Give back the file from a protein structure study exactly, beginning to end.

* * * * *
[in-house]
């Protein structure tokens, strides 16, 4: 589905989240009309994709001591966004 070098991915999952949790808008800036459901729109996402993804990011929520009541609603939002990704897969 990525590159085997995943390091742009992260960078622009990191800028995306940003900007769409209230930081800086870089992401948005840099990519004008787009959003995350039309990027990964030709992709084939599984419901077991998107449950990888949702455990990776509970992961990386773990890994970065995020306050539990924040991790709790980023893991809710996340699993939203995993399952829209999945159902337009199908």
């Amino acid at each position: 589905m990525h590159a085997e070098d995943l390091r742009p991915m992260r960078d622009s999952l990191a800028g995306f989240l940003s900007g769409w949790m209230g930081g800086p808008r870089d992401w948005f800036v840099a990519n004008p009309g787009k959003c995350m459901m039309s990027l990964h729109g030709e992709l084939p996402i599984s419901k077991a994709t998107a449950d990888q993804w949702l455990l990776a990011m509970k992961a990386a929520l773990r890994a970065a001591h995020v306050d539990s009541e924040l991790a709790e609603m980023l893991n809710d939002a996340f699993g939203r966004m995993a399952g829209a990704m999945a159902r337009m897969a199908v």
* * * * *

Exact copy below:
[in-house]
């Protein structure tokens, strides 16, 4: 589905989240009309994709001591966004 070098991915999952949790808008800036459901729109996402993804990011929520009541609603939002990704897969 990525590159085997995943390091742009992260960078622009990191800028995306940003900007769409209230930081800086870089992401948005840099990519004008787009959003995350039309990027990964030709992709084939599984419901077991998107449950990888949702455990990776509970992961990386773990890994970065995020306050539990924040991790709790980023893991809710996340699993939203995993399952829209999945159902337009199908």
């Amino acid at each position: 589905m990525h590159a085997e070098d995943l390091r742009p991915m992260r960078d622009s999952l990191a800028g995306f989240l940003s900007g769409w949790m209230g930081g800086p808008r870089d992401w948005f800036v840099a990519n004008p009309g787009k959003c995350m459901m039309s990027l990964h729109g030709e992709l084939p996402i599984s419901k077991a994709t998107a449950d990888q993804w949702l455990l990776a990011m509970k992961a990386a929520l773990r890994a970065a001591h995020v306050d539990s009541e924040l991790a709790e609603m980023l893991n809710d939002a996340f699993g939203r966004m995993a399952g829209a990704m999945a159902r337009m897969a199908v």